Stone-Campbell churches explore common ground
On June 28, 1804, Presbyterians in Cane Ridge, Ky., called on believers in Christ to put away human creeds and take “no other name than Christians.”
Two hundred years later, members of the three religious groups that trace their heritage back to that historic moment — including churches of Christ — celebrated the “Last Will and Testament of the Springfield Presbytery.”
“Sometimes it takes a funeral to get the family together again, so it’s appropriate that we are here to read a Last Will and Testament!” said Darren Johnson. The minister and members of the a cappella Kirkwood Avenue church, Iowa City, Iowa, hosted a June 26 observance, attended by eight Iowa- and Illinois-area churches.
John Paul Long, of Iowa City’s First Christian Church, said, “We have common genes, and there’s nothing we can do about it … We have unity in God … and we have unity in our Christian church.”
As they recognize the bicentennial of the Restoration plea to be “Christians only,” instrumental and non-instrumental churches are talking about healing a division nearly one century old. But some church members don’t see the coming years as an era of newfound unity. Instead, they warn that a cappella churches of Christ are headed for a split similar to the division first recorded in 1906.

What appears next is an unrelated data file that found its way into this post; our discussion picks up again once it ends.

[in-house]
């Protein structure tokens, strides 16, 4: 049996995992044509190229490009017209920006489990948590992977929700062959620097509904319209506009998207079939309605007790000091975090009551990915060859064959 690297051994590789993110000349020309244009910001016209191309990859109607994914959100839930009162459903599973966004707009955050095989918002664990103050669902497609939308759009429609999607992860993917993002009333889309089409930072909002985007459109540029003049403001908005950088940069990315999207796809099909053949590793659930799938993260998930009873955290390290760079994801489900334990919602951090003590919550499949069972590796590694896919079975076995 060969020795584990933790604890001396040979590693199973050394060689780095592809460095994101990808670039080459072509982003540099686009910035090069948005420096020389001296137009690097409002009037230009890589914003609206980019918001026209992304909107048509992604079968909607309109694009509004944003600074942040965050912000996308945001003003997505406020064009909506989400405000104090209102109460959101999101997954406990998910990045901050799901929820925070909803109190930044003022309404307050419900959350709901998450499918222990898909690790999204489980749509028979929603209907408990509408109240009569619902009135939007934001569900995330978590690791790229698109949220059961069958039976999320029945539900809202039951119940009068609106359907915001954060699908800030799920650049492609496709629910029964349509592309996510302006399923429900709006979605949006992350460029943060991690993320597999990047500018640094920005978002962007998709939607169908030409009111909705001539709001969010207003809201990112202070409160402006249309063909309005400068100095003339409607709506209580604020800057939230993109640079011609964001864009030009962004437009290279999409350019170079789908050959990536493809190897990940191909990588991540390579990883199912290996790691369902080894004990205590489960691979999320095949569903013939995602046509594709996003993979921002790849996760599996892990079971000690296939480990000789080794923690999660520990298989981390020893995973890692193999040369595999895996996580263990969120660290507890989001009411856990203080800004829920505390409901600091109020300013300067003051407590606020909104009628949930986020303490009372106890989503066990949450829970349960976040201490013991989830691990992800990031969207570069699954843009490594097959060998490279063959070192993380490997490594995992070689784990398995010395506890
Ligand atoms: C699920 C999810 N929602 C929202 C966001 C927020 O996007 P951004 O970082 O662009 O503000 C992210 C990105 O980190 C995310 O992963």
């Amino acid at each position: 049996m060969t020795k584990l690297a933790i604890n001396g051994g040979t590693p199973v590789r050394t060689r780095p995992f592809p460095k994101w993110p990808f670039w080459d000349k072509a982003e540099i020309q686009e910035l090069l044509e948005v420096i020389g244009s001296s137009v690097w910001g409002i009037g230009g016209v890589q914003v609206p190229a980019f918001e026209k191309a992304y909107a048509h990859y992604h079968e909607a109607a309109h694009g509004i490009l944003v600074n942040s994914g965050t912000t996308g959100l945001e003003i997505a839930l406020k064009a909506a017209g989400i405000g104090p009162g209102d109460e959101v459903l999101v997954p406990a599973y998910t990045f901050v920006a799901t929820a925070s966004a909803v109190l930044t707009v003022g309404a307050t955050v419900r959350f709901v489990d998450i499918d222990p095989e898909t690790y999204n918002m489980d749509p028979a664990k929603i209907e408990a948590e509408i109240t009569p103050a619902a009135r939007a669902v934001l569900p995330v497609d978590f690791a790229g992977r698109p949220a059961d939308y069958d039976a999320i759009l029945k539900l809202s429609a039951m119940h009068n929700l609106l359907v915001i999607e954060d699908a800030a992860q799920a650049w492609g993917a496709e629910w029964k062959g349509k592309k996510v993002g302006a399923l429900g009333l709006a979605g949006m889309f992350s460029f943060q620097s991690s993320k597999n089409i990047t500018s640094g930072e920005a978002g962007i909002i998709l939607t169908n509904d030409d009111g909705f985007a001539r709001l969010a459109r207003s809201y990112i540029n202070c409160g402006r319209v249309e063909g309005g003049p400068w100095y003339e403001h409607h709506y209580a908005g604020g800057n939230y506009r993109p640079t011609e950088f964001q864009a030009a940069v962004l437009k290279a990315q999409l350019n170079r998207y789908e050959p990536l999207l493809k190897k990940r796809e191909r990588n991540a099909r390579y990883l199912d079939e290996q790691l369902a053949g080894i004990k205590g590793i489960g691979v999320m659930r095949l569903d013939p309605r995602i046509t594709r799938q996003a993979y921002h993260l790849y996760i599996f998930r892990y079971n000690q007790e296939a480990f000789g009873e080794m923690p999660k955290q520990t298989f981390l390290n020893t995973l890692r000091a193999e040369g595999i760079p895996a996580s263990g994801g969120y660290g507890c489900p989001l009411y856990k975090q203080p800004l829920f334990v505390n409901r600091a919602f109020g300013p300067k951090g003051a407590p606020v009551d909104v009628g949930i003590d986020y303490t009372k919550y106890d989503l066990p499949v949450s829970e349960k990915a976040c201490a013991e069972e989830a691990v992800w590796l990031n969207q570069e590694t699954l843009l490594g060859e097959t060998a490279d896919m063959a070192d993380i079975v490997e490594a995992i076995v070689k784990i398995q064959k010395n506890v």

That was the year the U.S. religious census first recognized a formal split between instrumental and non-instrumental churches associated with the Stone-Campbell movement, a non-denominational group of believers with roots in 1804’s “Last Will and Testament.”
Written by Richard McNemar, the “Last Will” is the founding document of the Christian Church movement associated with Barton W. Stone. In 1832 Stone’s movement joined with a similar movement led by Alexander Campbell.
By the 1860s, some of the movement’s churches had begun using musical instruments in worship, and the issue became contentious. After the 1906 split, the a cappella group maintained the name “churches of Christ.”
During the 1920s another split began among the instrumental group, resulting in the groups known as the “Christian Church (Disciples of Christ)” and the “Christian church/churches of Christ (instrumental).”
“We’ve been pretty famous for fighting and splitting,” Bryan Barrett told the Associated Press in a June 26 story about the “Last Will.” Barrett, minister for the a cappella Southside church, Lexington, Ky., said that about 65 members of his church were among 400 participants in a June 28 program celebrating the document at Lexington’s Central Christian Church.
The Southside church, with 500 members, is in close proximity to several larger Christian churches, and Barrett said that communication between the groups has increased dramatically in recent years.
Exploring the differences
Concern among members on both sides of the 1906 division was common when the first “Restoration Forums” began more than 20 years ago, said Chris DeWelt, director of missions at Ozark Christian College, Joplin, Mo.
Organizers designed the Forums to bring together the branches of the Stone-Campbell movement for discussions about their common heritage and theological differences.